Your IRA may not buy an investment from or sell an investment to a disqualified person as defined by Internal Revenue Code Section 4975. To do so is known as “self dealing”.
FREE Self-Directed IRA Rules Guide
Additionally, investments made with self-directed IRA funds must be at arms length, which is most often defined as a willing buyer and willing seller coming together with no undue influence from outside sources.
Disqualified Persons Defined
Disqualified persons are individuals or entities between whom or which an IRA is prohibited (absent a special exception) from engaging in any direct or indirect sale or exchange or leasing of any property; lending of money or other extension of credit; furnishing goods, services, or facilities; or transferring to or permitting the use of IRA income or assets.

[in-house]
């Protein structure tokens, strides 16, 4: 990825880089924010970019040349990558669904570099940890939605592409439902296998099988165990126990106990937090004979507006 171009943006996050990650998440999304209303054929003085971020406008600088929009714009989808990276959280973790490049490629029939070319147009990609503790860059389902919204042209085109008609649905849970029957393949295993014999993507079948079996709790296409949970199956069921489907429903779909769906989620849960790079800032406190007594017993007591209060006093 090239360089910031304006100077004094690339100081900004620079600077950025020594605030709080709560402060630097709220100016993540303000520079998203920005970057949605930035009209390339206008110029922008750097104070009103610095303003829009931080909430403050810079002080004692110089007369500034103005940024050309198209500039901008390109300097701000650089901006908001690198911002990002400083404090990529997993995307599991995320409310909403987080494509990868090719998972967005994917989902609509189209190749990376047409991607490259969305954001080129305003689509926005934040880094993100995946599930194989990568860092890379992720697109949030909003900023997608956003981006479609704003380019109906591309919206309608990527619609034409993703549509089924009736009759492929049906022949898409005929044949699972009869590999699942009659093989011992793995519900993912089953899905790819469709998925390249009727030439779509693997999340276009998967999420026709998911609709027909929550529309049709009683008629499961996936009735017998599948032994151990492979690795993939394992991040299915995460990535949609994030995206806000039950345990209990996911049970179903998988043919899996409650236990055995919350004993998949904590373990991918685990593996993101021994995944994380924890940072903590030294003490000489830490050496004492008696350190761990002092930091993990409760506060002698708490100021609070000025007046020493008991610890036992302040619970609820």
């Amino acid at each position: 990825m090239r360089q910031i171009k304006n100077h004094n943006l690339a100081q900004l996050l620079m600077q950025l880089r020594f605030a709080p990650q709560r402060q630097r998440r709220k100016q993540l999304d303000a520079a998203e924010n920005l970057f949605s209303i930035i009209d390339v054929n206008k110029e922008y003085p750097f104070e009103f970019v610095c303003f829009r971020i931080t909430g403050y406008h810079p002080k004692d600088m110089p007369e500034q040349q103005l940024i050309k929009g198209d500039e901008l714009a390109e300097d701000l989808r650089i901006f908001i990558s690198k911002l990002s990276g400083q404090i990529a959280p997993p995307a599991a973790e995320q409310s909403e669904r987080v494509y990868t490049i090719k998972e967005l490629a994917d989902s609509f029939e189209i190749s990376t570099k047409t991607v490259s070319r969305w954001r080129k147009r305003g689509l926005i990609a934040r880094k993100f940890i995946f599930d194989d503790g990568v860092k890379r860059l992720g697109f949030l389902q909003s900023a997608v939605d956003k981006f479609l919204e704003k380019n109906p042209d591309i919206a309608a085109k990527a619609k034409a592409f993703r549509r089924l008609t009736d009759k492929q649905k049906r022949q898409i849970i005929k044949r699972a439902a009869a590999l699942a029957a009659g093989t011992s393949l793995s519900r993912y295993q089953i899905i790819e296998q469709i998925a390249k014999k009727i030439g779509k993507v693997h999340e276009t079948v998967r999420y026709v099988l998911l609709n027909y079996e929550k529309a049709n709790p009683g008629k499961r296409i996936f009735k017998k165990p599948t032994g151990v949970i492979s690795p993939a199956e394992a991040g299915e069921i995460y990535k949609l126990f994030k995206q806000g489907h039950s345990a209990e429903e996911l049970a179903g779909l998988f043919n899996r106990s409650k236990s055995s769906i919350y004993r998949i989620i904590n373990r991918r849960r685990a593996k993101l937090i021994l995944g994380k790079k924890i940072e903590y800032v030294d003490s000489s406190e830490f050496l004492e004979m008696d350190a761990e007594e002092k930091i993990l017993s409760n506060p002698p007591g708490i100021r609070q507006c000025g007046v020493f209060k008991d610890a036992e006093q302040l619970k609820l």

- Fiduciaries (which in the case of a self-directed IRA includes you, as the IRA owner).
- The following family members of the IRA owner:
- Grandparents and Great-Grandparents;
- Children (and their spouses);
- Grandchildren and Great-Grandchildren (and their spouses).
- Service providers of the IRA (e.g., IRA custodian, CPA, financial planner).
- An entity (such as a corporation, partnership, limited liability company, trust, or estate) of which 50% or more is owned directly or indirectly or held by a fiduciary or service provider; also a partner which holds 10% of a joint venture of such entity.
NOTE: The term “disqualified person” under the Internal Revenue Code Section 4975 does not include siblings (brothers and sisters) or aunts, uncles, and cousins of the IRA owner.